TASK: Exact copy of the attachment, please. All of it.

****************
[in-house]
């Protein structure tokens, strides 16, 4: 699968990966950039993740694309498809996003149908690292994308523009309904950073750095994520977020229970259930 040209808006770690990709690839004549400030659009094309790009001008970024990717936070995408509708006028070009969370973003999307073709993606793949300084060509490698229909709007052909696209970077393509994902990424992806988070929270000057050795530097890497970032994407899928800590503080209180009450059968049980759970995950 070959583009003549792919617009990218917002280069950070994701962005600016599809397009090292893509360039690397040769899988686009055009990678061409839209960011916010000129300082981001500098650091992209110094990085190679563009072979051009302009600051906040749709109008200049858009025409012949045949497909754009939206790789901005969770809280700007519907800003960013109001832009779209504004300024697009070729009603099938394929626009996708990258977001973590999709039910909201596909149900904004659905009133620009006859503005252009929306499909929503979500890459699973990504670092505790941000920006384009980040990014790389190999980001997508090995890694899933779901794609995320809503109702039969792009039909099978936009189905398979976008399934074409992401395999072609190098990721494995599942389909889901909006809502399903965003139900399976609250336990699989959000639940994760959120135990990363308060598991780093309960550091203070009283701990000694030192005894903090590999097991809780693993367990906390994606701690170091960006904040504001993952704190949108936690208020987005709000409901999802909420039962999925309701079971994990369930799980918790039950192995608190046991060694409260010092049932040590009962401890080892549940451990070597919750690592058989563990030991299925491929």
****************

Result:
[in-house]
């Protein structure tokens, strides 16, 4: 699968990966950039993740694309498809996003149908690292994308523009309904950073750095994520977020229970259930 040209808006770690990709690839004549400030659009094309790009001008970024990717936070995408509708006028070009969370973003999307073709993606793949300084060509490698229909709007052909696209970077393509994902990424992806988070929270000057050795530097890497970032994407899928800590503080209180009450059968049980759970995950 070959583009003549792919617009990218917002280069950070994701962005600016599809397009090292893509360039690397040769899988686009055009990678061409839209960011916010000129300082981001500098650091992209110094990085190679563009072979051009302009600051906040749709109008200049858009025409012949045949497909754009939206790789901005969770809280700007519907800003960013109001832009779209504004300024697009070729009603099938394929626009996708990258977001973590999709039910909201596909149900904004659905009133620009006859503005252009929306499909929503979500890459699973990504670092505790941000920006384009980040990014790389190999980001997508090995890694899933779901794609995320809503109702039969792009039909099978936009189905398979976008399934074409992401395999072609190098990721494995599942389909889901909006809502399903965003139900399976609250336990699989959000639940994760959120135990990363308060598991780093309960550091203070009283701990000694030192005894903090590999097991809780693993367990906390994606701690170091960006904040504001993952704190949108936690208020987005709000409901999802909420039962999925309701079971994990369930799980918790039950192995608190046991060694409260010092049932040590009962401890080892549940451990070597919750690592058989563990030991299925491929």